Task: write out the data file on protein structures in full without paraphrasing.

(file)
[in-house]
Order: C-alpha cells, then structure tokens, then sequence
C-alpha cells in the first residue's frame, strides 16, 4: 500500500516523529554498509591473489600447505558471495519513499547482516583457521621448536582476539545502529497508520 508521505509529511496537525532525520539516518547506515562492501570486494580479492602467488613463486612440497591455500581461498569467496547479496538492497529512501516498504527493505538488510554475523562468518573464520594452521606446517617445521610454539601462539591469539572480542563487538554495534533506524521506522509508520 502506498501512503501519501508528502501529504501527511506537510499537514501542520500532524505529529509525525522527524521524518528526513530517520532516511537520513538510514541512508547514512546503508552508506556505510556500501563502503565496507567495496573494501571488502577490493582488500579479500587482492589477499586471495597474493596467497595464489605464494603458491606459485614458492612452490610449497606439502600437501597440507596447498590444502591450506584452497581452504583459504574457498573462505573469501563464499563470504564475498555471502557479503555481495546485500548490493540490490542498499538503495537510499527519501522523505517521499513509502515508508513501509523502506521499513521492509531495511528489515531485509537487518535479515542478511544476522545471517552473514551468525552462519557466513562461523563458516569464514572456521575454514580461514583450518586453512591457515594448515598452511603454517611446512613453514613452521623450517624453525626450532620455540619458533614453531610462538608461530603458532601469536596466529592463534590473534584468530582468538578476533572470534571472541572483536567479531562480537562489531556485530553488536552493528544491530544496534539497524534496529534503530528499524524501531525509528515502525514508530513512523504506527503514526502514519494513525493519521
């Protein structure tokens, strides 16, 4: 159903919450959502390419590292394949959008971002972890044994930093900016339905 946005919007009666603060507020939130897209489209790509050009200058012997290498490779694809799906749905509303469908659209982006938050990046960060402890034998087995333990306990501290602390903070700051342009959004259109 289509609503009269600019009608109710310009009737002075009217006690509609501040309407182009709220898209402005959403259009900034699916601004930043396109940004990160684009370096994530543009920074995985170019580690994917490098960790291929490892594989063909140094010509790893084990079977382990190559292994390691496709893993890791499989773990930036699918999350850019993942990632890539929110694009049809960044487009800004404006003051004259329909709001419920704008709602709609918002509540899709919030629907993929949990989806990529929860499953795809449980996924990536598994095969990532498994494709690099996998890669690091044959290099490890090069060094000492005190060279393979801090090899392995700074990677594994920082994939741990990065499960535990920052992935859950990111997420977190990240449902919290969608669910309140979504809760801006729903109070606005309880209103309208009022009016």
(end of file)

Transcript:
[in-house]
Order: C-alpha cells, then structure tokens, then sequence
C-alpha cells in the first residue's frame, strides 16, 4: 500500500516523529554498509591473489600447505558471495519513499547482516583457521621448536582476539545502529497508520 508521505509529511496537525532525520539516518547506515562492501570486494580479492602467488613463486612440497591455500581461498569467496547479496538492497529512501516498504527493505538488510554475523562468518573464520594452521606446517617445521610454539601462539591469539572480542563487538554495534533506524521506522509508520 502506498501512503501519501508528502501529504501527511506537510499537514501542520500532524505529529509525525522527524521524518528526513530517520532516511537520513538510514541512508547514512546503508552508506556505510556500501563502503565496507567495496573494501571488502577490493582488500579479500587482492589477499586471495597474493596467497595464489605464494603458491606459485614458492612452490610449497606439502600437501597440507596447498590444502591450506584452497581452504583459504574457498573462505573469501563464499563470504564475498555471502557479503555481495546485500548490493540490490542498499538503495537510499527519501522523505517521499513509502515508508513501509523502506521499513521492509531495511528489515531485509537487518535479515542478511544476522545471517552473514551468525552462519557466513562461523563458516569464514572456521575454514580461514583450518586453512591457515594448515598452511603454517611446512613453514613452521623450517624453525626450532620455540619458533614453531610462538608461530603458532601469536596466529592463534590473534584468530582468538578476533572470534571472541572483536567479531562480537562489531556485530553488536552493528544491530544496534539497524534496529534503530528499524524501531525509528515502525514508530513512523504506527503514526502514519494513525493519521
């Protein structure tokens, strides 16, 4: 159903919450959502390419590292394949959008971002972890044994930093900016339905 946005919007009666603060507020939130897209489209790509050009200058012997290498490779694809799906749905509303469908659209982006938050990046960060402890034998087995333990306990501290602390903070700051342009959004259109 289509609503009269600019009608109710310009009737002075009217006690509609501040309407182009709220898209402005959403259009900034699916601004930043396109940004990160684009370096994530543009920074995985170019580690994917490098960790291929490892594989063909140094010509790893084990079977382990190559292994390691496709893993890791499989773990930036699918999350850019993942990632890539929110694009049809960044487009800004404006003051004259329909709001419920704008709602709609918002509540899709919030629907993929949990989806990529929860499953795809449980996924990536598994095969990532498994494709690099996998890669690091044959290099490890090069060094000492005190060279393979801090090899392995700074990677594994920082994939741990990065499960535990920052992935859950990111997420977190990240449902919290969608669910309140979504809760801006729903109070606005309880209103309208009022009016």